Resources

Etiquette

The accepted customs of dress and behavior at a funeral and the cemetery have changed over time, but courtesy never goes out of style. Here’s what we’d like you to know about funeral & cemetery etiquette.

Funeral Etiquette

Making the Most of a Difficult Time

It’s important to be aware of the religious, ethnic or personal customs of the family. And it’s also important to be respectful of the emotions of close family members.

Here are some suggestions and expectations:

  • Offer an expression of sympathy.
    Sometimes we are at a loss for words when encountering something as final as death. Simply saying "I'm very sorry for your loss" will be supportive.  Be respectful and listen attentively when spoken to, and offer your own words of condolence.

  • Find out the dress code.
    These days almost anything goes, but only when you know it's the right thing. In fact, sometimes the deceased has specified the dress code as "Hawaiian shirts" or "no black".  If you do not know the wishes of the family, then dress conservatively.

  • Give a gift.
    It doesn't matter if it is flowers, a donation to a charity or a commitment of service to the family at a later date; Remember, "it's the thought that counts." Always make sure to provide the family with a signed card, so they know what gift was given, and by whom.  For your convenience, you can visit our online Sympathy Store and Flower Shop.

  • Sign the register book.
    Include not only your name, but your relationship to the deceased: co-worker, gym buddy, or casual acquaintance from the golf club. This helps the family recognize who you are in future.

  • Keep in touch.
    For most people, the grieving doesn't end with the funeral. Staying in touch long after the services are over is important. Sending a card that says "I'm thinking of you" will express your care and concern and will be a treasured memory.  


Other Things to Think About?
  • Don't feel that you have to stay.
    If you choose to attend the Visitation,  there's no reason your stay has to be a lengthy one.

  • Don't be afraid to laugh.
    Remembering their loved one fondly can mean sharing a funny story or two. Just be mindful of the time and place; if others are sharing, then you may do so too. There is simply no good reason you shouldn't talk about the deceased in a happy, positive tone.

  • Don't feel you have to view the deceased if there is an open casket.
    Simply do what is comfortable for you.

  • Children and Funerals

  • Children are important family members and should be allowed to attend the service.  If they are age appropriate and willing, invite them to draw a picture or share a special memory.   
  • Don't leave your cell phone on.
    Switch it off before entering the mortuary, or better yet, leave it in the car. All too often, we see people checking their cell phones for messages during the services.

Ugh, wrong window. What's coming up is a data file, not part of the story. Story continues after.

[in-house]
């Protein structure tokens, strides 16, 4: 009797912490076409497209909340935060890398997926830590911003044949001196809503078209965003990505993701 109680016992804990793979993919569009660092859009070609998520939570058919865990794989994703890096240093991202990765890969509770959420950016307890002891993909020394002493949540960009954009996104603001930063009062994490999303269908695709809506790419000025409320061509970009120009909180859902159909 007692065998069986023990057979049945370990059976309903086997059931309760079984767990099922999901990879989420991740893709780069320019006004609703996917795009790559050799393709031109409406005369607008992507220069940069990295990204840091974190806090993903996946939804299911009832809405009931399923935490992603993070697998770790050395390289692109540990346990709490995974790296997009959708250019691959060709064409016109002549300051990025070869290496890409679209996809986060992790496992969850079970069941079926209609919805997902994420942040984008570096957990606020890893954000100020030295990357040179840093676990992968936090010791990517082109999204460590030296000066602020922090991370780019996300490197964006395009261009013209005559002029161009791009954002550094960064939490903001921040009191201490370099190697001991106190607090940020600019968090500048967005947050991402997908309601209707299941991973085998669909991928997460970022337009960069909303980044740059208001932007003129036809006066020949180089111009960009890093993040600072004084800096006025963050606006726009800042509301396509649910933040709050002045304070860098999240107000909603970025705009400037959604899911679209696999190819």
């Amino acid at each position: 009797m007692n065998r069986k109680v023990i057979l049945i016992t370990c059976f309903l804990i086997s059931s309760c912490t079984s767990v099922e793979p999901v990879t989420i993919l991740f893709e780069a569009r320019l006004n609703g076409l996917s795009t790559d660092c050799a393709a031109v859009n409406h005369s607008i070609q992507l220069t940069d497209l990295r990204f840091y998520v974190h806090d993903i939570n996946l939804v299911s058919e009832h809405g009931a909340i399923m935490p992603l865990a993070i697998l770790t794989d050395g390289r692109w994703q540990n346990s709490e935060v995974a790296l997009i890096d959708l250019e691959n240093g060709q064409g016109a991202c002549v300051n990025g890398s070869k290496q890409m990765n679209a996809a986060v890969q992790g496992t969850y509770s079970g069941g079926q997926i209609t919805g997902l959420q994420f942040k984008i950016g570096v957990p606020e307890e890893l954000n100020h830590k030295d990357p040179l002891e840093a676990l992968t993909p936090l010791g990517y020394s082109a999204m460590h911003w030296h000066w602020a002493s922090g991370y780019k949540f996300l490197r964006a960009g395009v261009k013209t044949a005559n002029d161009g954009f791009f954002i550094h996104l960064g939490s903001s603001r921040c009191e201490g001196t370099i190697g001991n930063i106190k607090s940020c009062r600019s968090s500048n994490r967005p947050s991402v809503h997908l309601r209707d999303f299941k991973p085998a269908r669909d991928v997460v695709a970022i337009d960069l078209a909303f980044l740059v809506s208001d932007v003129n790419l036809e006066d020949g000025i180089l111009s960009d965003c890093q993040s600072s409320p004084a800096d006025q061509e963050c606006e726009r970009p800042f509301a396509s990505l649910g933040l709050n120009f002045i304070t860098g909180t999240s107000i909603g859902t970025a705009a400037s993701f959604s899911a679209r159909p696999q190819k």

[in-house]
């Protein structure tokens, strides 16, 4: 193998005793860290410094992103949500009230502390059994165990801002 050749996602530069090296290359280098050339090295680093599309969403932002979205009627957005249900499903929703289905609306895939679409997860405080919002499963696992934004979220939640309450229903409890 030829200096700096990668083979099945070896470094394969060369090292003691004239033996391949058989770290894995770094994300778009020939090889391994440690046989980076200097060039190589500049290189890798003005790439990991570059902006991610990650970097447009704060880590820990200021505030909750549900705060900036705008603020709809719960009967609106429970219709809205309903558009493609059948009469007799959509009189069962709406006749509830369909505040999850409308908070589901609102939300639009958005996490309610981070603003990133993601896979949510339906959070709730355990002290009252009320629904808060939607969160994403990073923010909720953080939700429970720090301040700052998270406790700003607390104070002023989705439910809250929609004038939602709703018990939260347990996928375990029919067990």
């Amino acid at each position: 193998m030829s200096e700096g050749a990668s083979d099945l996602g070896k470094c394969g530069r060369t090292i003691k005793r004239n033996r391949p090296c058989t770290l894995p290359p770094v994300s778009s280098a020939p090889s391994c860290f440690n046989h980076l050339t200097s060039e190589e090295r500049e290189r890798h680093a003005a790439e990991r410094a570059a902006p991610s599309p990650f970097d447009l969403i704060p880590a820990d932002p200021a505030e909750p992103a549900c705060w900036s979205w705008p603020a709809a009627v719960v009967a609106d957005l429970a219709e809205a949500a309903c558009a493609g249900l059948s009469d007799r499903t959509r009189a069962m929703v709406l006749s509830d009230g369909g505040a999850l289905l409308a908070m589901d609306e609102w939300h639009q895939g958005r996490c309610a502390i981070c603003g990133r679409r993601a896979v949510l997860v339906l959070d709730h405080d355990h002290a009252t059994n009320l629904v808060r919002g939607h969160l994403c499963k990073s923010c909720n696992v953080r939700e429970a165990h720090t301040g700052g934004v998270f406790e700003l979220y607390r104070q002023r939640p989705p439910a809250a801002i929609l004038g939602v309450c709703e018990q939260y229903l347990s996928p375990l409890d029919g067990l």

• Don't neglect to step into the receiving line.
    Simply say how sorry you are for their loss, offer up your own name and how you knew the deceased.

  • Don't be too hard on yourself if you make a mistake.
    Everyone does, and you can be sure that an apology may be all that's needed to mend and soothe.

When it's all over, always remember to continue to offer support and love to the family. The next few months are a time when grieving friends and relatives could need you most. Let them know that your support did not end with the funeral.


Cemetery Etiquette

Cemetery visitors should:

  • Be sensitive
    While driving through the cemetery, be mindful of the  radio volume from you car.

  • Help Children Understand 
    While a cemetery is a place of quiet and solitude, to a child it may look like a wonderful park.  Help your child learn to be respectful of where they are and why they are visiting.

  • Be respectful of the graves
    Walk in between headstones and if possible, do not stand on the gravesite.

  • Follow cemetery rules.
    Most have a sign near the entrance stating hours, rules about decorations, etc. Obey these rules. Rules about decorations serve to make sure the cemetery doesn't collect too much debris. Flowers and other items can blow in the wind. It would be especially nice if any trash along the way was picked up, regardless of who left it.

  • Try not to remain in the cemetery after dark.
    Most cemeteries are open from dawn to dusk.  Please adhere to closing times.

  • Don't litter.
    This creates extra work for the caretakers, and shows disrespect to the other families who come to mourn their loved ones. “Pack your trash” is a good rule of thumb: take your refuse with you when you go, or put it in trash receptacles.

  • Leash your pets.
    When you bring your pets, be sure to clean up after them.

  • Follow the roadways and don't drive on the grass.
    Drive slowly and obey any traffic signs posted in the cemetery. Pay attention to people as they come and go.  Some folks may be visibly upset and not paying complete attention to where they are going.

  • Be reverent.
    Keep the volume of voices down, and don’t use offensive language.

  • Don't be overly friendly when talking to strangers.
    Other visitors may want to be alone.

  • Don't touch any monuments or gravestones.
    They are very meaningful to the families who placed them there, and much older monuments maybe fragile

  • Don't take photos of other people or other funerals.
    This is a very private time for people. It's best to keep a distance from any funerals occurring, and be mindful of any funeral processions.


We are Here to Help

Perhaps you've got special concerns about an upcoming funeral or memorial service? Please call us at (877) 872-2736 and ask for one of our funeral directors. We are here to help you.

Have the Talk of a Lifetime Logo